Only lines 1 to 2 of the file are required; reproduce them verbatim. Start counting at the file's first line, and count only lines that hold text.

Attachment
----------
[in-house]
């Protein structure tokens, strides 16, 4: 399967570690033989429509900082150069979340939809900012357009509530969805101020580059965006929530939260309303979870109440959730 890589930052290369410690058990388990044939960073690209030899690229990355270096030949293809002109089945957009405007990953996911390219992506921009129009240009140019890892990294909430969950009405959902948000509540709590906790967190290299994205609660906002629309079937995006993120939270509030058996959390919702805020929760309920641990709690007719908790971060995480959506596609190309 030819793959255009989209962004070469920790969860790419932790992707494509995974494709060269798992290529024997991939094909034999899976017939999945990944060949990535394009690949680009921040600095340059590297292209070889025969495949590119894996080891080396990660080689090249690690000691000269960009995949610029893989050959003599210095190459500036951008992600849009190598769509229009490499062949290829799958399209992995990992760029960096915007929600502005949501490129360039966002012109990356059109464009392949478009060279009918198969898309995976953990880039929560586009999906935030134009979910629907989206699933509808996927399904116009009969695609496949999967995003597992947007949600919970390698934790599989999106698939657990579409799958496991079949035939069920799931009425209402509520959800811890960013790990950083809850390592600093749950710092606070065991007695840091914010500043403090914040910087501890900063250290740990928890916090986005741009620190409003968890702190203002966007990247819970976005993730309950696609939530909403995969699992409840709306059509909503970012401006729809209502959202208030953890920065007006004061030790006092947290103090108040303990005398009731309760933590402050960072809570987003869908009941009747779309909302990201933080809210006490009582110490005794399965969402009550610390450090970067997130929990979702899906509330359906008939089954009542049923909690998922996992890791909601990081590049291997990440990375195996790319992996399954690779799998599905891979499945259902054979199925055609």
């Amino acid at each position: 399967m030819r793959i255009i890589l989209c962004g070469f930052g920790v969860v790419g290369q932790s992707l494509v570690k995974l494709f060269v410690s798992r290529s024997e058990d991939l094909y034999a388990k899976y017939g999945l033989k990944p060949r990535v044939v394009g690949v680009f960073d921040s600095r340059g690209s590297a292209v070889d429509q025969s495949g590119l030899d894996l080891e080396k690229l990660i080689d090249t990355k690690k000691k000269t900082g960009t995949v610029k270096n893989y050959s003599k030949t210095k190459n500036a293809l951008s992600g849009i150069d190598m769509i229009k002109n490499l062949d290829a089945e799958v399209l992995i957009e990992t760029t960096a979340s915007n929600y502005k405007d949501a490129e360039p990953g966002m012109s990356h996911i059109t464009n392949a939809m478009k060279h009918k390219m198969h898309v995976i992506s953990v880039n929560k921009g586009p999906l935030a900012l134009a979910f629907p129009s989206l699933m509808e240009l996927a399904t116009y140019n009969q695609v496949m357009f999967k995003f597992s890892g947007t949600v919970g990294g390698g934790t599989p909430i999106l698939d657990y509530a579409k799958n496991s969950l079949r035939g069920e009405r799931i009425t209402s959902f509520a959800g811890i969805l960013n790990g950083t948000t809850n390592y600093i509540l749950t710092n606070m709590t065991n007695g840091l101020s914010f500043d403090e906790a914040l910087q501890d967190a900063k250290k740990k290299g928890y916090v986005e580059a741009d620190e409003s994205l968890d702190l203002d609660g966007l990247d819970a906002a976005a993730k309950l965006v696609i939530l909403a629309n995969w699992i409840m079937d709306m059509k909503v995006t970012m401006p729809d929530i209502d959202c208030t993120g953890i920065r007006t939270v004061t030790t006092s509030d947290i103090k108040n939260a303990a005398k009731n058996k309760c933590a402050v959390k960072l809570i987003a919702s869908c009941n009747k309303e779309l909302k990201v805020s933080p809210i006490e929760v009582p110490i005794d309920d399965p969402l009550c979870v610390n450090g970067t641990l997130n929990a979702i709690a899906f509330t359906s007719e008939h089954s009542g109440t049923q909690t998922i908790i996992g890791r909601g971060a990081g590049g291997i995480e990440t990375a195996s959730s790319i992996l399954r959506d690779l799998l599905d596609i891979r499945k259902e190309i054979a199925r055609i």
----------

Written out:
[in-house]
């Protein structure tokens, strides 16, 4: 399967570690033989429509900082150069979340939809900012357009509530969805101020580059965006929530939260309303979870109440959730 890589930052290369410690058990388990044939960073690209030899690229990355270096030949293809002109089945957009405007990953996911390219992506921009129009240009140019890892990294909430969950009405959902948000509540709590906790967190290299994205609660906002629309079937995006993120939270509030058996959390919702805020929760309920641990709690007719908790971060995480959506596609190309 030819793959255009989209962004070469920790969860790419932790992707494509995974494709060269798992290529024997991939094909034999899976017939999945990944060949990535394009690949680009921040600095340059590297292209070889025969495949590119894996080891080396990660080689090249690690000691000269960009995949610029893989050959003599210095190459500036951008992600849009190598769509229009490499062949290829799958399209992995990992760029960096915007929600502005949501490129360039966002012109990356059109464009392949478009060279009918198969898309995976953990880039929560586009999906935030134009979910629907989206699933509808996927399904116009009969695609496949999967995003597992947007949600919970390698934790599989999106698939657990579409799958496991079949035939069920799931009425209402509520959800811890960013790990950083809850390592600093749950710092606070065991007695840091914010500043403090914040910087501890900063250290740990928890916090986005741009620190409003968890702190203002966007990247819970976005993730309950696609939530909403995969699992409840709306059509909503970012401006729809209502959202208030953890920065007006004061030790006092947290103090108040303990005398009731309760933590402050960072809570987003869908009941009747779309909302990201933080809210006490009582110490005794399965969402009550610390450090970067997130929990979702899906509330359906008939089954009542049923909690998922996992890791909601990081590049291997990440990375195996790319992996399954690779799998599905891979499945259902054979199925055609």